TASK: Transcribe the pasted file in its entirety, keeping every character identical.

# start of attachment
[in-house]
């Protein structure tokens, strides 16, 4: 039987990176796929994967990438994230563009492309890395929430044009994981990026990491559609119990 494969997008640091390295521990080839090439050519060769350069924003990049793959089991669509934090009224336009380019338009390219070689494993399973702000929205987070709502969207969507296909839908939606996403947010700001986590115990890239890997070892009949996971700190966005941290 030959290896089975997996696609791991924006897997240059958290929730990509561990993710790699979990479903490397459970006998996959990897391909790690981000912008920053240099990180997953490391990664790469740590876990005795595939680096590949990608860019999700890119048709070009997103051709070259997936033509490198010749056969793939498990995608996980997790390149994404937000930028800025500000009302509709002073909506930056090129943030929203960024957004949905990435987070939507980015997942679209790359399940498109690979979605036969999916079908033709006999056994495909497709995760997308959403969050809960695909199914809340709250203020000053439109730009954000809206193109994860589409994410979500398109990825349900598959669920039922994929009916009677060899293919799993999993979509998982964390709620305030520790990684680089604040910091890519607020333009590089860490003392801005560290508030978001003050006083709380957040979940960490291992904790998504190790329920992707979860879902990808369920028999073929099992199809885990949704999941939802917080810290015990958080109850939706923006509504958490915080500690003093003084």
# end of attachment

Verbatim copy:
[in-house]
């Protein structure tokens, strides 16, 4: 039987990176796929994967990438994230563009492309890395929430044009994981990026990491559609119990 494969997008640091390295521990080839090439050519060769350069924003990049793959089991669509934090009224336009380019338009390219070689494993399973702000929205987070709502969207969507296909839908939606996403947010700001986590115990890239890997070892009949996971700190966005941290 030959290896089975997996696609791991924006897997240059958290929730990509561990993710790699979990479903490397459970006998996959990897391909790690981000912008920053240099990180997953490391990664790469740590876990005795595939680096590949990608860019999700890119048709070009997103051709070259997936033509490198010749056969793939498990995608996980997790390149994404937000930028800025500000009302509709002073909506930056090129943030929203960024957004949905990435987070939507980015997942679209790359399940498109690979979605036969999916079908033709006999056994495909497709995760997308959403969050809960695909199914809340709250203020000053439109730009954000809206193109994860589409994410979500398109990825349900598959669920039922994929009916009677060899293919799993999993979509998982964390709620305030520790990684680089604040910091890519607020333009590089860490003392801005560290508030978001003050006083709380957040979940960490291992904790998504190790329920992707979860879902990808369920028999073929099992199809885990949704999941939802917080810290015990958080109850939706923006509504958490915080500690003093003084």